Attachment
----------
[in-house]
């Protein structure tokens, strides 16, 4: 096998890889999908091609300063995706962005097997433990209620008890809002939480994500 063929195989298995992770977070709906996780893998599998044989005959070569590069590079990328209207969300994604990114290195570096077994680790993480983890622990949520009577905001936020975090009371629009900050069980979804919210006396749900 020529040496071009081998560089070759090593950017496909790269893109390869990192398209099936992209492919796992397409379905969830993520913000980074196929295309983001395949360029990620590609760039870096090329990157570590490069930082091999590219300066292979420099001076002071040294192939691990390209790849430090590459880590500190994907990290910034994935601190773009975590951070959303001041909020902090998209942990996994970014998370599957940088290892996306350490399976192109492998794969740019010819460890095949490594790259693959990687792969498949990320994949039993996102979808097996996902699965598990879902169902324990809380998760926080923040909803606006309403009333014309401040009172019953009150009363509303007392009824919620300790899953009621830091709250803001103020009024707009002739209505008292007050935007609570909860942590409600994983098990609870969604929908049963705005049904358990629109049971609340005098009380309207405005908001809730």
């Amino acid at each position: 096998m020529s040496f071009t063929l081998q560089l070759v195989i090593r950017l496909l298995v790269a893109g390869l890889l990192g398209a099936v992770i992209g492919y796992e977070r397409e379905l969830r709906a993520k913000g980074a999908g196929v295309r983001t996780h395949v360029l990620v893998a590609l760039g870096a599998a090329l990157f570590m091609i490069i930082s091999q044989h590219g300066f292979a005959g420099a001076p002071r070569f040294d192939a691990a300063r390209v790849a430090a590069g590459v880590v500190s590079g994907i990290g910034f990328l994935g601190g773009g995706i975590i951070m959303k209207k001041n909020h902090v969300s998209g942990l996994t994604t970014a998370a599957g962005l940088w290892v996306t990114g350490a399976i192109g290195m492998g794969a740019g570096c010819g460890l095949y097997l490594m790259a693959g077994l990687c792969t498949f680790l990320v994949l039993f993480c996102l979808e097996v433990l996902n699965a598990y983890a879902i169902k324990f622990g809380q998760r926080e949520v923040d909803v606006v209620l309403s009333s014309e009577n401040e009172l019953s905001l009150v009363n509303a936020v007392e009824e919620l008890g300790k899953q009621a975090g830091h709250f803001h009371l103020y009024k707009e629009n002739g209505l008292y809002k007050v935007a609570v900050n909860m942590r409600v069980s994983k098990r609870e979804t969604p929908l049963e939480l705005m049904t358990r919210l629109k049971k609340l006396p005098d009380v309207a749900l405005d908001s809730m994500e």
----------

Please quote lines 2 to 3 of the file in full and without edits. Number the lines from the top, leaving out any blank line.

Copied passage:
């Protein structure tokens, strides 16, 4: 096998890889999908091609300063995706962005097997433990209620008890809002939480994500 063929195989298995992770977070709906996780893998599998044989005959070569590069590079990328209207969300994604990114290195570096077994680790993480983890622990949520009577905001936020975090009371629009900050069980979804919210006396749900 020529040496071009081998560089070759090593950017496909790269893109390869990192398209099936992209492919796992397409379905969830993520913000980074196929295309983001395949360029990620590609760039870096090329990157570590490069930082091999590219300066292979420099001076002071040294192939691990390209790849430090590459880590500190994907990290910034994935601190773009975590951070959303001041909020902090998209942990996994970014998370599957940088290892996306350490399976192109492998794969740019010819460890095949490594790259693959990687792969498949990320994949039993996102979808097996996902699965598990879902169902324990809380998760926080923040909803606006309403009333014309401040009172019953009150009363509303007392009824919620300790899953009621830091709250803001103020009024707009002739209505008292007050935007609570909860942590409600994983098990609870969604929908049963705005049904358990629109049971609340005098009380309207405005908001809730």
């Amino acid at each position: 096998m020529s040496f071009t063929l081998q560089l070759v195989i090593r950017l496909l298995v790269a893109g390869l890889l990192g398209a099936v992770i992209g492919y796992e977070r397409e379905l969830r709906a993520k913000g980074a999908g196929v295309r983001t996780h395949v360029l990620v893998a590609l760039g870096a599998a090329l990157f570590m091609i490069i930082s091999q044989h590219g300066f292979a005959g420099a001076p002071r070569f040294d192939a691990a300063r390209v790849a430090a590069g590459v880590v500190s590079g994907i990290g910034f990328l994935g601190g773009g995706i975590i951070m959303k209207k001041n909020h902090v969300s998209g942990l996994t994604t970014a998370a599957g962005l940088w290892v996306t990114g350490a399976i192109g290195m492998g794969a740019g570096c010819g460890l095949y097997l490594m790259a693959g077994l990687c792969t498949f680790l990320v994949l039993f993480c996102l979808e097996v433990l996902n699965a598990y983890a879902i169902k324990f622990g809380q998760r926080e949520v923040d909803v606006v209620l309403s009333s014309e009577n401040e009172l019953s905001l009150v009363n509303a936020v007392e009824e919620l008890g300790k899953q009621a975090g830091h709250f803001h009371l103020y009024k707009e629009n002739g209505l008292y809002k007050v935007a609570v900050n909860m942590r409600v069980s994983k098990r609870e979804t969604p929908l049963e939480l705005m049904t358990r919210l629109k049971k609340l006396p005098d009380v309207a749900l405005d908001s809730m994500e």